She's 14. It's 1986. She tries out for the North Texas Olympic Development girls' team 150 miles away in Dallas, and when the players split up for a scrimmage and a defender belts one skyward to clear it out of her end, every coach jotting notes on a clipboard stops and stares. Some little bitty gal bolts into the path of that clearing pass, wheels and drills it before it ever hits the ground, a 35-yard rocket volley into the upper right-hand corner of the net. Whoever she is, she's on the team...and six months later she's jumped to the women's team.
The team travels to Metairie, La., to play in a regional tournament. Her coach, John Cossaboon, alerts Anson Dorrance that there's a player he needs to look at.
Dorrance is 35, but already he's the lord of U.S. women's soccer. Already he's coached North Carolina to three national titles and been named coach of the U.S. national women's team. "Don't tell me which one she is," he tells Cossaboon. It's his way of testing the supposed phenom, and himself. She should appear to him on her own.
Dorrance watches the first minute of the first game and heads straight to Cossaboon. He nods toward the littlest one, the youngest one, the streak of light. The one who knifes right at a defender, knocks the ball a yard past her and then beats her to it, rubbing her out in a footrace. "That's her, right?" Dorrance says.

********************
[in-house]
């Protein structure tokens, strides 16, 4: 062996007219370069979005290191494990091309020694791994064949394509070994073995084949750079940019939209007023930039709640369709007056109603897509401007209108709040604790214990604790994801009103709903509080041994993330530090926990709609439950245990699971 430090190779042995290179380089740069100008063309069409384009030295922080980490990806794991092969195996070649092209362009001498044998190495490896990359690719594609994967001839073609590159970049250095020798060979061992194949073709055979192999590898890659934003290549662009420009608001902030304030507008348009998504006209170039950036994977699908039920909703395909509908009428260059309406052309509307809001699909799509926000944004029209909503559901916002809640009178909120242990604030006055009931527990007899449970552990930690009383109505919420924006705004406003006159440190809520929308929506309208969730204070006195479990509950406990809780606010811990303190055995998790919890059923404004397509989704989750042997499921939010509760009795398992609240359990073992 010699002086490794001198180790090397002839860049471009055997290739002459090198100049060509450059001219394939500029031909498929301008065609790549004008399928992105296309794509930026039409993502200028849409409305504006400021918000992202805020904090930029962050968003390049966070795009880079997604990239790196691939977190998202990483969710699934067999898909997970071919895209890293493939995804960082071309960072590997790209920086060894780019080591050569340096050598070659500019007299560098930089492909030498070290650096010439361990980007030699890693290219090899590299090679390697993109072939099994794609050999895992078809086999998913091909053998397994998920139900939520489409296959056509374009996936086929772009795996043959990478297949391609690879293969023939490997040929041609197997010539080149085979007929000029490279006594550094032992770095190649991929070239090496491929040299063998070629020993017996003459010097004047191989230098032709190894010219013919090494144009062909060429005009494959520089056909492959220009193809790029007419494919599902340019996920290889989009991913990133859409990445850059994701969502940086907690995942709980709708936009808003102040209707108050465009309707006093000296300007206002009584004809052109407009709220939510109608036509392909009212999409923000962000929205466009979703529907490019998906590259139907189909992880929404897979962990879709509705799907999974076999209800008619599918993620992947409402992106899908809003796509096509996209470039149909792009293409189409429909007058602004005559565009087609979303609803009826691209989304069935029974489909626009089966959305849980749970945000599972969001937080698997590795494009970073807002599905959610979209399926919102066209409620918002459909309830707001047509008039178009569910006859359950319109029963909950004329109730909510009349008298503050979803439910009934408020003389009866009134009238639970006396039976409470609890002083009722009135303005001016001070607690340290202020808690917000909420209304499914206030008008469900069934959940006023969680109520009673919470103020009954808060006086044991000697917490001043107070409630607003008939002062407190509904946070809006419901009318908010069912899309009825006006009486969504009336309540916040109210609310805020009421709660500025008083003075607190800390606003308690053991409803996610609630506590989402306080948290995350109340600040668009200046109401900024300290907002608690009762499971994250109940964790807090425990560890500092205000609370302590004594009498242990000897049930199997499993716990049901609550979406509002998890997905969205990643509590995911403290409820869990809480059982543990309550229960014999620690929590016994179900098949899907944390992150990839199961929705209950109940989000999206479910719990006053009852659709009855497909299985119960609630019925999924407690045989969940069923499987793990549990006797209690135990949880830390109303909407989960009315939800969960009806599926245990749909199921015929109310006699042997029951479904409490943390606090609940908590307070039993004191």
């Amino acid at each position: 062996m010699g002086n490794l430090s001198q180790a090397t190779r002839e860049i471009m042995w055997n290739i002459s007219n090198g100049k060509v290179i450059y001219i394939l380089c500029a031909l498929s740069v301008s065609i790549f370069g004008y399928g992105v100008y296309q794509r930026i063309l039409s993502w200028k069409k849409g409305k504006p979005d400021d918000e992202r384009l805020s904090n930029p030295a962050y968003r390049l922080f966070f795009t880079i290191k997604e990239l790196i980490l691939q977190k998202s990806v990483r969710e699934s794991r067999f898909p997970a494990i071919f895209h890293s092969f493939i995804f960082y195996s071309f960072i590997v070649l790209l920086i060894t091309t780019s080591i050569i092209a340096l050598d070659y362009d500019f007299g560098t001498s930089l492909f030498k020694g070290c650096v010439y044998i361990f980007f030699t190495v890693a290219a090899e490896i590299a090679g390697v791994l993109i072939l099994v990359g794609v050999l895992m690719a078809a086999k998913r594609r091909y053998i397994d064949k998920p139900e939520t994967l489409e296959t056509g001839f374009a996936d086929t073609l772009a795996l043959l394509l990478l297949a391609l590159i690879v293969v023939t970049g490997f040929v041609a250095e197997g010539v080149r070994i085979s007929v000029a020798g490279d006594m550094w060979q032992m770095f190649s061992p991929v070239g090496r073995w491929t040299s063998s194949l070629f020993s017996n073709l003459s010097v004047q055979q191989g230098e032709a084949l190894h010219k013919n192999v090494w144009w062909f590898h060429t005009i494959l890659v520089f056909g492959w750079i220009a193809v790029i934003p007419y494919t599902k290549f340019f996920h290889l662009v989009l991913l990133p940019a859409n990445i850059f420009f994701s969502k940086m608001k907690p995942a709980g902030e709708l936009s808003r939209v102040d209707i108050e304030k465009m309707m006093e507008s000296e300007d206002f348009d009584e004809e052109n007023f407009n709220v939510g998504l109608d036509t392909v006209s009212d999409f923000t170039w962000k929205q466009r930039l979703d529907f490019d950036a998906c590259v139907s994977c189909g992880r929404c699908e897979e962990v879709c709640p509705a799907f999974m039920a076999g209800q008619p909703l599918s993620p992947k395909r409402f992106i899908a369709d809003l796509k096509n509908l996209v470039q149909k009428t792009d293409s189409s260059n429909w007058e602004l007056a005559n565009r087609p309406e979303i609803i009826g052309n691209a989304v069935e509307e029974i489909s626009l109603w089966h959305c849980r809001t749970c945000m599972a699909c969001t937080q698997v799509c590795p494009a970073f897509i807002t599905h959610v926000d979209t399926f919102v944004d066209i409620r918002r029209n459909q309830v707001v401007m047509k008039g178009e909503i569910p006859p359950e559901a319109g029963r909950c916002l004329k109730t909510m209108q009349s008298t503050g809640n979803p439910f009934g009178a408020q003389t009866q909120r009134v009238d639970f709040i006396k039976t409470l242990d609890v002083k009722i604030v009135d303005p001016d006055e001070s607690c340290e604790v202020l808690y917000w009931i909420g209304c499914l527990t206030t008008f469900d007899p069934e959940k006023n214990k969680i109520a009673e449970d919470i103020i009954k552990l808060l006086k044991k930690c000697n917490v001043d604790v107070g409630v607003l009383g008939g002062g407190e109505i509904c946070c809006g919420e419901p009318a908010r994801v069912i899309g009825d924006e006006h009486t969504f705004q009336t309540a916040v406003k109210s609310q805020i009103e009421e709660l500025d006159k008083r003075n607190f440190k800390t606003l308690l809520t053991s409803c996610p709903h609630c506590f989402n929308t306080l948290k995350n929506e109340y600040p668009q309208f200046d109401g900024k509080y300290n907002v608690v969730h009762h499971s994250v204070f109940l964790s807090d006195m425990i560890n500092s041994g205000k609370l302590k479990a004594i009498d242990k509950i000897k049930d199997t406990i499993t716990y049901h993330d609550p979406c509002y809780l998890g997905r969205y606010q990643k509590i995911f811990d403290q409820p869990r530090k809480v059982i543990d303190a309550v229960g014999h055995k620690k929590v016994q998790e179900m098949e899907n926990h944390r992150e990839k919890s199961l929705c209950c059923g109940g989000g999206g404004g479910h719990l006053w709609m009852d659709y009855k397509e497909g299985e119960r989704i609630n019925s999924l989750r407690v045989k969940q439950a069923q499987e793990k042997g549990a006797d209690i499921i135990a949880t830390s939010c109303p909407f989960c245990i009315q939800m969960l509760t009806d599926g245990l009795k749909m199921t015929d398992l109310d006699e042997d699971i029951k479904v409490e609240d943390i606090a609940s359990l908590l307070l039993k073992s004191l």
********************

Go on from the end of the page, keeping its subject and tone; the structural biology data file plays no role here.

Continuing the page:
"No," deadpans Cossaboon. "You got it wrong."
Dorrance blinks, then shakes his head. Nice try, pal. She's his. Just like that. On his national team at 15 and will be on his college team the minute she finds her way out of high school. She shows up at that first national camp with a mullet haircut and a deer-in-the-headlights stare...and comes home with fire on her face. She can't stop babbling at the dinner table: How marvelous Michelle and April are, how wonderful Kristine and Wendy and Joy. Women who knock her off the ball after she knocks them off the ball. Vicious competitors. A whole community. They exist. Females just like her.
Well, not exactly like her. Lots of them wear skirts now and then, even makeup. Women she can study, women she can draft behind when they go to a restaurant or mall, women who can introduce her to sides of herself she's never met. Good Lord, in just a few years they'll have her standing in a fitting room, trying on a bikini!
Look at her, this new person in the mirror. Not bad. Legs not half so bowed as she thought. But she could lose her so easily: One mediocre tournament could make her vanish. It's not enough, the hour and a half of dribbling and shooting drills she does alone at school on summer mornings, chasing down every shot on a netless goal in the Texas heat. Mia needs to get her first pair of running shoes and go for miles. She needs to pack up and move, for the seventh time, to some place where the competition will force her game to grow. Alone this time. That's how badly she needs to be with those girls she's just discovered.
It scares the hell out of her, walking out of tiny Notre Dame High in Wichita Falls and her class of 35 in February of her sophomore year, with her basketball teammates fighting to recapture the state championship that she'd led them to as a freshman. She clamps back her emotions, says goodbye to her family and friends, and she's gone.
She walks into a school, Lake Braddock, with more than 5,000 students. Sick to her stomach. Silent. It's in Burke, Va., a soccer hotbed, where she'll live with a man she barely knows, her aunt's brother-in-law. There's no Garrett anymore to give her cover. He's back in Wichita Falls, still trying to come to terms with the diagnosis that doctors gave him two years before: aplastic anemia, a bone marrow disorder that at the time was usually fatal.